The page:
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Database Failed to Fetch

Hi all,

I’m trying to connect an obserable notebook to a Postgres DB my team is using - I’m getting this error.

I was able to get a local DB connected to the notebook using the self-hosted proxy, now that I’m done testing I’m trying to migrate over to using the production DB hosted on AWS.

I have another service that is able to query and write into this DB, so I’m not quite sure what the issue is.

I see an error message that says “Failed to Fetch” and the following console logs:

Any ideas on what might not be working?

Update: With some light Googling, my understanding is that its a CORS policy issue on our side that needs to be updated? If so what domain / subdomain should we include? observablehq?

Hi @jnthnvctr

Not knowing more details about your setup, it might help to look into enabling CORS on AWS. Unfortunately, I am not an expert on this and don’t know how CORS works for RDS… but maybe this will help:
https://docs.aws.amazon.com/apigateway/latest/developerguide/how-to-cors.html

As for what to allow, I allow for an open CORS policy on my AWS S3 buckets:

<?xml version="1.0" encoding="UTF-8"?>
<CORSConfiguration xmlns="http://s3.amazonaws.com/doc/2006-03-01/">
<CORSRule>
    <AllowedOrigin>*</AllowedOrigin>
    <AllowedMethod>GET</AllowedMethod>
    <AllowedMethod>HEAD</AllowedMethod>
    <AllowedMethod>PUT</AllowedMethod>
</CORSRule>
</CORSConfiguration>

This configuration sample allows a user to view or update objects inside of a bucket from any origin. This is bad practice / insecure but I find it convenient for when I publish notebooks to HTML for hosting elsewhere… I could probably omit the PUT option and things would work just find, but I haven’t played around. …and, of course, if anyone wishes to suggest a better/more secure CORS policy for reading, I’d be happy to learn.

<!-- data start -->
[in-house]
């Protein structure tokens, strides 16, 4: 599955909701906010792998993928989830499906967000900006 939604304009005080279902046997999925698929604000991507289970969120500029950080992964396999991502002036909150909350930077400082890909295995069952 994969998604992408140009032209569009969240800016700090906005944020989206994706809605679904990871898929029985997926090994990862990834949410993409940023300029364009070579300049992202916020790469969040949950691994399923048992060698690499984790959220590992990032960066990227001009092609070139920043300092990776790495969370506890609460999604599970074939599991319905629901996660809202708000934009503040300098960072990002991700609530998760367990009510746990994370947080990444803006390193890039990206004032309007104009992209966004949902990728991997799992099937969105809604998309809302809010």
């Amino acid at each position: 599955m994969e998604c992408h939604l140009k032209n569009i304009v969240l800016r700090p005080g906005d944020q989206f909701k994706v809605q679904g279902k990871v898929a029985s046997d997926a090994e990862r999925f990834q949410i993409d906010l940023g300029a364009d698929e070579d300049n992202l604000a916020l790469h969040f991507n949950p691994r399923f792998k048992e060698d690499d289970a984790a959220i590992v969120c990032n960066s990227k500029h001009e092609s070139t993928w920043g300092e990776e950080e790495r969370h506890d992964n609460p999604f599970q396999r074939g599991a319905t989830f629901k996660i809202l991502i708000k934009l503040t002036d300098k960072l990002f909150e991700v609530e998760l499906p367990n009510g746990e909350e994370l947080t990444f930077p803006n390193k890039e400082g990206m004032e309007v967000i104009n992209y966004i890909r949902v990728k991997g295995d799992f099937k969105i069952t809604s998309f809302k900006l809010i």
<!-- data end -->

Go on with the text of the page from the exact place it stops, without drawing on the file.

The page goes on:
and yes, you’ve got it: you can limit operations on a bucket to only those coming from observablehq as follows: <AllowedOrigin>*.static.observableusercontent.com</AllowedOrigin>. [note: adjusting this to avoid confusion following Mike’s correction below.]

And for more discussion on CORS, I like this resource:
https://www.w3.org/wiki/CORS_Enabled

Not sure if this helps or not, but hopefully it’s a step toward getting you started!

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All Observable notebooks run on *.static.observableusercontent.com (not observablehq.com), where the * is the login of the notebook owner (such as mbostock). If you want to just whitelist your domain.

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For team notebook’s, is this the team name, or the original creator?

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The team’s login. It’s always the owner of the notebook (the same as the URL when publishing), not the creator.

Thanks all - it was an issue on our side. It seems that the CORS error was a redherring - the PG database wasn’t actually reachable via the open internet.

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Just for my own understanding, you’re still using the self-hosted proxy, but trying to re-point it at your AWS database? Or are you trying to switch to an Observable-hosted connection?

It was swapping out the database connection altogether. I’d made a replica locally that I was testing on and I was just trying to point a new connection at aws!

Ah got it. It seems like we could try to make that error message more meaningful.